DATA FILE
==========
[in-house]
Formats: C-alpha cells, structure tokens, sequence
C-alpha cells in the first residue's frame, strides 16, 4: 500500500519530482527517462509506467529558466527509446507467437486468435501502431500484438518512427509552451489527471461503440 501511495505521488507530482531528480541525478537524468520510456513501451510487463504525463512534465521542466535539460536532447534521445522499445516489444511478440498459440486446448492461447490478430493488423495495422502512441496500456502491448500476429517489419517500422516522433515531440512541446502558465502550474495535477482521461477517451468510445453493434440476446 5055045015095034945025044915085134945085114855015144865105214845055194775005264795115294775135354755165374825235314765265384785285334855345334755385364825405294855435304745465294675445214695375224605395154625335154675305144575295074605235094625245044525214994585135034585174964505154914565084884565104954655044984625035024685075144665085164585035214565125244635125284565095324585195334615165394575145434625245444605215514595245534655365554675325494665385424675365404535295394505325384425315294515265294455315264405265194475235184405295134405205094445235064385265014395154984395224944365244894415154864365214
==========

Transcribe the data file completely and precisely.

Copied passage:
[in-house]
Formats: C-alpha cells, structure tokens, sequence
C-alpha cells in the first residue's frame, strides 16, 4: 500500500519530482527517462509506467529558466527509446507467437486468435501502431500484438518512427509552451489527471461503440 501511495505521488507530482531528480541525478537524468520510456513501451510487463504525463512534465521542466535539460536532447534521445522499445516489444511478440498459440486446448492461447490478430493488423495495422502512441496500456502491448500476429517489419517500422516522433515531440512541446502558465502550474495535477482521461477517451468510445453493434440476446 5055045015095034945025044915085134945085114855015144865105214845055194775005264795115294775135354755165374825235314765265384785285334855345334755385364825405294855435304745465294675445214695375224605395154625335154675305144575295074605235094625245044525214994585135034585174964505154914565084884565104954655044984625035024685075144665085164585035214565125244635125284565095324585195334615165394575145434625245444605215514595245534655365554675325494665385424675365404535295394505325384425315294515265294455315264405265194475235184405295134405205094445235064385265014395154984395224944365244894415154864365214